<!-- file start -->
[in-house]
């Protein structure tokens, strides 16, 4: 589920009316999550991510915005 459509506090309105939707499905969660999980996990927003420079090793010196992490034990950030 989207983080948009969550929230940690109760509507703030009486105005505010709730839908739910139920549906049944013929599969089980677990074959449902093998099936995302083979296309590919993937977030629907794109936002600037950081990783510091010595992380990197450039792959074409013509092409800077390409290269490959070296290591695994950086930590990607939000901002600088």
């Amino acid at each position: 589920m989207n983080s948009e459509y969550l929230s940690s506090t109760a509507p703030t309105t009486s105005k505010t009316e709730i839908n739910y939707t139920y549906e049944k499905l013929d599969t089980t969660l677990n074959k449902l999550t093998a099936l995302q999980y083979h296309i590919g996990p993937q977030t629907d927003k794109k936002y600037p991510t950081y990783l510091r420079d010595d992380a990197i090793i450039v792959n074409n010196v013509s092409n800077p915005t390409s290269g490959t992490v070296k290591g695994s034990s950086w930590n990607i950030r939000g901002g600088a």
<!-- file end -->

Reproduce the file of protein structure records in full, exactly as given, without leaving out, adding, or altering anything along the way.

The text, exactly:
[in-house]
């Protein structure tokens, strides 16, 4: 589920009316999550991510915005 459509506090309105939707499905969660999980996990927003420079090793010196992490034990950030 989207983080948009969550929230940690109760509507703030009486105005505010709730839908739910139920549906049944013929599969089980677990074959449902093998099936995302083979296309590919993937977030629907794109936002600037950081990783510091010595992380990197450039792959074409013509092409800077390409290269490959070296290591695994950086930590990607939000901002600088």
């Amino acid at each position: 589920m989207n983080s948009e459509y969550l929230s940690s506090t109760a509507p703030t309105t009486s105005k505010t009316e709730i839908n739910y939707t139920y549906e049944k499905l013929d599969t089980t969660l677990n074959k449902l999550t093998a099936l995302q999980y083979h296309i590919g996990p993937q977030t629907d927003k794109k936002y600037p991510t950081y990783l510091r420079d010595d992380a990197i090793i450039v792959n074409n010196v013509s092409n800077p915005t390409s290269g490959t992490v070296k290591g695994s034990s950086w930590n990607i950030r939000g901002g600088a």